David (Contratrombone64) brings up a good point ... trying to not double the bass part in the manuals. Takes lots of patience and hours upon hours of practicing.

    Sounds like you are enjoying the learning process, and I hope you will continue to enjoy the fulfillment of playing that the rest of us "older" generation organist have.
    Kh ~~.
    Administrator


    Amateur musicians practice until they get it right ...
    Pro
    fessional musicians practice until they can't get it wrong ...


  7. #7
    Commander, Assistant Conductor Ntalikeris666's Avatar
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    My first diffuculty was to synchronize the hands with the feet.
    Though, i got used to it quite fast. Other than that, generally the organ technique,and the fact that it is completely different compared to piano (which i was used to playing).
    Something which still is pretty chalenging for me is Prima Vistas in pieces that have a pedal line.

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    Admiral of Fugues Contratrombone64's Avatar
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    There's no doubt that the pipe organ requires the most skill of any western musical instrument ...
    I'm not an atheist and I don't think I can call myself a pantheist. We are in the position of a little child entering a huge library filled with books in many different languages. The child knows someone must have written those books. It does not know how. The child dimly suspects a mysterious order in the arrangement of the books but doesn't know what it is. That, it seems to me, is the attitude of even the most intelligent human being toward God.
    —Albert Einstein.

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    Rear Admiral Appassionata (Ret) Ghekorg7 (Ret)'s Avatar
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    Hi Beth ! welcome to the forums !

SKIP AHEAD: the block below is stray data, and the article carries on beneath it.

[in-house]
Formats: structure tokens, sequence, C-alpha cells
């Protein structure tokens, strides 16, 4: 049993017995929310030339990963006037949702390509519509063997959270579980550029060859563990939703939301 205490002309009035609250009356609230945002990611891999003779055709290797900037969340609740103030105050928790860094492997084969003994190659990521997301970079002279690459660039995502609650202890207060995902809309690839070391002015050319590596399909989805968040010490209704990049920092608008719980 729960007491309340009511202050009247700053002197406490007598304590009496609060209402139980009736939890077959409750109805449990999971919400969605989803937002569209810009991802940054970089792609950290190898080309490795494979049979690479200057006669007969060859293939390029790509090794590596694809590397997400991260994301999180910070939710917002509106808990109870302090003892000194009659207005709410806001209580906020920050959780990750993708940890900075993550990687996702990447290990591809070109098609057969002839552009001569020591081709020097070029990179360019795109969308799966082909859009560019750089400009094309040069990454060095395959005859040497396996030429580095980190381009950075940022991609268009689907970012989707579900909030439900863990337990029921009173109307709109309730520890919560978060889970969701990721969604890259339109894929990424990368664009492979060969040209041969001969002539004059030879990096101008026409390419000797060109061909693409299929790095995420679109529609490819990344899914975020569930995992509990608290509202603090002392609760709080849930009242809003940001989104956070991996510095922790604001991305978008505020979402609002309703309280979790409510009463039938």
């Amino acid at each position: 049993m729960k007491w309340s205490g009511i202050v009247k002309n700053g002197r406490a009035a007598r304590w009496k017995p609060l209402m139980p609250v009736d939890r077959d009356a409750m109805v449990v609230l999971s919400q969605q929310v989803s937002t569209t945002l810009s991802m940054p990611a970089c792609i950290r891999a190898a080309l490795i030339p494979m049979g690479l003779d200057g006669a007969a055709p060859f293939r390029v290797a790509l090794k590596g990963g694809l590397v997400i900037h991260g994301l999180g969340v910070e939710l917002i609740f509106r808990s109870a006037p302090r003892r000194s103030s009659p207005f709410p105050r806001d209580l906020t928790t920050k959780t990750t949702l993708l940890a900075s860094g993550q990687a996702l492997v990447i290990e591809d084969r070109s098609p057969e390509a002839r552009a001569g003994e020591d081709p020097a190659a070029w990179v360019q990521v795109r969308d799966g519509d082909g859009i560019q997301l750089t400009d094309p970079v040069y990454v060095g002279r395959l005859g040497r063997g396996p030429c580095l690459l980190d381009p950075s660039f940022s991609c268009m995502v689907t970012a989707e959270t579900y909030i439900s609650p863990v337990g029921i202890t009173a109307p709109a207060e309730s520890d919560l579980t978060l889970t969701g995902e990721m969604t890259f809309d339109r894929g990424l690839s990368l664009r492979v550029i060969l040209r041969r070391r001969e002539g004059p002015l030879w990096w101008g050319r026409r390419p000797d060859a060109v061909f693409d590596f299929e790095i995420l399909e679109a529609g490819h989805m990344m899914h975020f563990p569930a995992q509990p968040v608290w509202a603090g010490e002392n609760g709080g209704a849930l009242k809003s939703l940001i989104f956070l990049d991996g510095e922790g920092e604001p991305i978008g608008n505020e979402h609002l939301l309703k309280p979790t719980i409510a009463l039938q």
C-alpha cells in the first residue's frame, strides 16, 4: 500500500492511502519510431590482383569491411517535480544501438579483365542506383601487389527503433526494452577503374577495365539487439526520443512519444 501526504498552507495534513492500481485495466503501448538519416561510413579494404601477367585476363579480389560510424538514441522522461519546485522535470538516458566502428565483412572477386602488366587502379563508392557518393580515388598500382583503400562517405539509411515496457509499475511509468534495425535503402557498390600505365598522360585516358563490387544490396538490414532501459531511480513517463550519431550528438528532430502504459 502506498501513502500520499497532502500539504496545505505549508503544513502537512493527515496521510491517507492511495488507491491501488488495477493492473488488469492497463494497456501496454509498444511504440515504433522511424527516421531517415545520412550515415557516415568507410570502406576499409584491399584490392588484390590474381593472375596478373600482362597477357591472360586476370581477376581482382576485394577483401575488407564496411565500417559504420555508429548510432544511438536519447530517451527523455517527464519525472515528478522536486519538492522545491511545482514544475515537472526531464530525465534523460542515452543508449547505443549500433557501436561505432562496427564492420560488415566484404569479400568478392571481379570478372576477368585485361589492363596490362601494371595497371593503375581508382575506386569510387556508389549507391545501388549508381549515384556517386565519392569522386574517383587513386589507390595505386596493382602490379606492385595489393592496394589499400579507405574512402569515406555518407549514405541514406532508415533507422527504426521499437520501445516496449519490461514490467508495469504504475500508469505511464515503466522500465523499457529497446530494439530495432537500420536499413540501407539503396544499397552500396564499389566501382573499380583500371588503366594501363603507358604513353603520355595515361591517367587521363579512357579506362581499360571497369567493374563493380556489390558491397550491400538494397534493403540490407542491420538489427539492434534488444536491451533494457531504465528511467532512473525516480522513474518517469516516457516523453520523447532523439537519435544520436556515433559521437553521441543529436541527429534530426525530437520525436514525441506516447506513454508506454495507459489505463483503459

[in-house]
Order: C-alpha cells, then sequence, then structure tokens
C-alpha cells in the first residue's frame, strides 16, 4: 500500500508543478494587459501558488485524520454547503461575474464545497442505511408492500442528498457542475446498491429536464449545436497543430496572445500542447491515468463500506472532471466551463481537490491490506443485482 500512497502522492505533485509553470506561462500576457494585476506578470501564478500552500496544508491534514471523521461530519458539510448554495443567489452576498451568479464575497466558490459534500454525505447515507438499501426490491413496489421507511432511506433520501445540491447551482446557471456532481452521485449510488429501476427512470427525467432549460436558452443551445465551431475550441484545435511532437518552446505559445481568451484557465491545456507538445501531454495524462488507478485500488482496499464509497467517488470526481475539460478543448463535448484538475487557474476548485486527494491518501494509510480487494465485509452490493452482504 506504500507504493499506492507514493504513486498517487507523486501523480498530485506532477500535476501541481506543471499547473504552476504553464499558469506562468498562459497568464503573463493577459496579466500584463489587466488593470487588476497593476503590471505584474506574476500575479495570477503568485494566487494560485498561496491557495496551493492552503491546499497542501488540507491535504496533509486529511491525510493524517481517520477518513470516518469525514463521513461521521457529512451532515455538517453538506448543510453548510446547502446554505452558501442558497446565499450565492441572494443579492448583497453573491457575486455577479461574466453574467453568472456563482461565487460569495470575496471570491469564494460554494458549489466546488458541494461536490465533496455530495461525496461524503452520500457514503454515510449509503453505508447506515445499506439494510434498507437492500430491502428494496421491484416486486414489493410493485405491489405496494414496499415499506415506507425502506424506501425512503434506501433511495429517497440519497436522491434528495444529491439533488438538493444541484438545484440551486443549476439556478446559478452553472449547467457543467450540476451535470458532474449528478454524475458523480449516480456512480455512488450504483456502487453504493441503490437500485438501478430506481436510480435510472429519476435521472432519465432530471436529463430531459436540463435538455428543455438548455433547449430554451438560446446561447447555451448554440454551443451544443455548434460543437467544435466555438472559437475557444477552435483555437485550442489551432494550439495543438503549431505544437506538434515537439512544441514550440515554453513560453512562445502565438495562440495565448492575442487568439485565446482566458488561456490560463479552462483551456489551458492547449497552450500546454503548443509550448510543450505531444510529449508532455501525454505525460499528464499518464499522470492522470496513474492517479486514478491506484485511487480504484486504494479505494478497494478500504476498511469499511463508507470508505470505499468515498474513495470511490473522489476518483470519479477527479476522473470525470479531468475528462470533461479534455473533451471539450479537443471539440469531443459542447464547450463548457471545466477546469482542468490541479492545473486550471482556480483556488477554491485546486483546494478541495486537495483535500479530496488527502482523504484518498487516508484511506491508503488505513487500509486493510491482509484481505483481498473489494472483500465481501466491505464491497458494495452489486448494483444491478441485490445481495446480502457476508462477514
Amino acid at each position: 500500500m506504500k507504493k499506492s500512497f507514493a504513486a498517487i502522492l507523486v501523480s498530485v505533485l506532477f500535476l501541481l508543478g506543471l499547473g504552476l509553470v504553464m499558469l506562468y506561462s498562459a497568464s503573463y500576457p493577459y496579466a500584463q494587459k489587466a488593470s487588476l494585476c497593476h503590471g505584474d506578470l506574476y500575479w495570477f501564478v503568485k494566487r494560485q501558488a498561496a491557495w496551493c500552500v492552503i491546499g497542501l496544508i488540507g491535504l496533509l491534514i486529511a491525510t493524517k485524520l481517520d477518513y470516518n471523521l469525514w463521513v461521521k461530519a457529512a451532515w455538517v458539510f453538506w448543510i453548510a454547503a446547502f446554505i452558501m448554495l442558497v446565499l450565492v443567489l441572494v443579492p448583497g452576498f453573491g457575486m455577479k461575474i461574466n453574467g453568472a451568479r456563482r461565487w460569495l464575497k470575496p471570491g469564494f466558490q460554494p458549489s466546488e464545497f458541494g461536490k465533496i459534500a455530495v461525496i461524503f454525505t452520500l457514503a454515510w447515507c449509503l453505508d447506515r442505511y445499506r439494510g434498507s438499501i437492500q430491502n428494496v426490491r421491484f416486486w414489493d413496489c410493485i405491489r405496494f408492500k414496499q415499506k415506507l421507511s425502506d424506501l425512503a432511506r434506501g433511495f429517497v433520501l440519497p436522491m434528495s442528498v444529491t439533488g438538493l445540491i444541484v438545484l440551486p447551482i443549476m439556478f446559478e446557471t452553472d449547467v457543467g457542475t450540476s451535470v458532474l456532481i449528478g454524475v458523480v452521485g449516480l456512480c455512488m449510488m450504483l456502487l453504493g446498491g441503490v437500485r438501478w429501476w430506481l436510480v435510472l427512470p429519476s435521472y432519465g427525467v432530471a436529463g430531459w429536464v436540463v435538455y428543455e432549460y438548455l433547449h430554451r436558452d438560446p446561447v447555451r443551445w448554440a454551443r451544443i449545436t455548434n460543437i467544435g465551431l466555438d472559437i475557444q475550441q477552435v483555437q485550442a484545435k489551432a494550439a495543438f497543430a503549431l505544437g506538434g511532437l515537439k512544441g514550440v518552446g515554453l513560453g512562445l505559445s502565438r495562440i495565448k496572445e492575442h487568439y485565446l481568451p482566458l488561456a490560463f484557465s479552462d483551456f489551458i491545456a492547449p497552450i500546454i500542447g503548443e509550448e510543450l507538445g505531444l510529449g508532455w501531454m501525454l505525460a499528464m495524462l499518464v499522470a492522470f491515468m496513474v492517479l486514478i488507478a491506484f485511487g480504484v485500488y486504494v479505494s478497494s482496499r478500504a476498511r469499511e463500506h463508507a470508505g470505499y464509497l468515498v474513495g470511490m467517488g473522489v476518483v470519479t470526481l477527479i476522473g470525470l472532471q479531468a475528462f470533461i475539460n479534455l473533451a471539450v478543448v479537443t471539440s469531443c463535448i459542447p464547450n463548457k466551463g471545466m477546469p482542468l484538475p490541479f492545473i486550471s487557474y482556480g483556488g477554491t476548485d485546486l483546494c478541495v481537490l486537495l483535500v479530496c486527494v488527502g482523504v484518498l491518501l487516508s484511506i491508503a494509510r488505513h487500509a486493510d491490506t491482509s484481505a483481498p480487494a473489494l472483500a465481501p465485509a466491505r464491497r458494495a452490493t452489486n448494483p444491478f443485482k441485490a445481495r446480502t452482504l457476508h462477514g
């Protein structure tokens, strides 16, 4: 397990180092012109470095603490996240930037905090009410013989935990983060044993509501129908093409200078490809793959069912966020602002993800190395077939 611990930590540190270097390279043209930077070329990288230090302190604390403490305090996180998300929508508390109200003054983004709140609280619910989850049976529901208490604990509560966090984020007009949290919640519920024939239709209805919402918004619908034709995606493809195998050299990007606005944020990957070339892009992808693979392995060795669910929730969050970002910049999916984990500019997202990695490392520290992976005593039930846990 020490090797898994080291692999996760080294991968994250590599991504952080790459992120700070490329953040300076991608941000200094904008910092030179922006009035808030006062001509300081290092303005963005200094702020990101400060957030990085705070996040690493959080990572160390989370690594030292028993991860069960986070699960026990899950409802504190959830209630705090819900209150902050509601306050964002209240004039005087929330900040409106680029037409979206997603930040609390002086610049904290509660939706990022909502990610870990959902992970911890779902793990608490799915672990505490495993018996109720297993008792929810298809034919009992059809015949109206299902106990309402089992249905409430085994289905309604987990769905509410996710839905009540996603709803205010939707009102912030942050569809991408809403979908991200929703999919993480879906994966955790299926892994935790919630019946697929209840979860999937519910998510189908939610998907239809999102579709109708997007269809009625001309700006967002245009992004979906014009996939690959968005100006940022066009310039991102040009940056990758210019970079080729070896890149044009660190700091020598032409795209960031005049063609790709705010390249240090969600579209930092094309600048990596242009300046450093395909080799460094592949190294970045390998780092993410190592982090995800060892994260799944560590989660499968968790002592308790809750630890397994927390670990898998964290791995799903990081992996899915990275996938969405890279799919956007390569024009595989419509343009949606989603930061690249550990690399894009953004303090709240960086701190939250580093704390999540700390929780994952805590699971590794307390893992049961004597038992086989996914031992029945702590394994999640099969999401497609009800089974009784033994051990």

By the time I started pipe organ lessons I was an accomplished pianist, just finished the Hellenic Odeon-piano class. So fingers wasn't a problem at all. I could play 5 voice fugues ect. Pedals, for some unexplaned reason, was smooth and easy, but playin' solo with them (slow to fast 64notes).... .
    Also I found I had an ability right from the start playin right hand and both feet easy enough and ......the problem apeared when I tried adding the LEFT HAND !
    Synchronizing left hand - left foot was the hardest.
    I explained that as in piano first bass note first beat was almost allways with left small finger - giving rythm and on organ this had to play it with left foot....what a mess.... my British teacher was loughing enjoyably...I was giving her a happy hour.
    This was good for me 'cause she, with her loughing, kept me on.
    Another thing was my infinite love of the King of all Instruments. I wasn't thinking of giving up...ever.

    I never surrender. In whatever situation. So keep up the good work with the organ.
    Don't let any difficulty draw you back...ever ! You're gonna win unspeakable pleasures for your body and soul.

    Cheers
    Panos
    *It's like a fight with women, which always ends in .... bed.*
    F.Kafka, Aphorisms.

  10. #10
    Midshipman, Forte
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    Thanks so much, guys! It looks like the biggest challenge of the pedals is yet to come. Although I've had almost six years of self-taught piano, I'm reaping the benefits of not learning timing properly and ignoring the fingering. How long did it take before playing with hands and feet came easily for you? I started the pedals about a week ago and am working on basic things--my teacher thought it best to start them right away.
    I'm trying to perservere with practice, but technical exersizes get quite annoying! Have any of you ever played (or do you know of an online recording) of "Sanctify us with Thy Goodness" by Bach?

  11. #11
    Rear Admiral Appassionata greatcyber's Avatar
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    Thumbs up Learning/Playing the Organ

    Firstly, I'd like to also welcome you to the forum (you'll simply LOVE it here) and echo what everyone above has stated.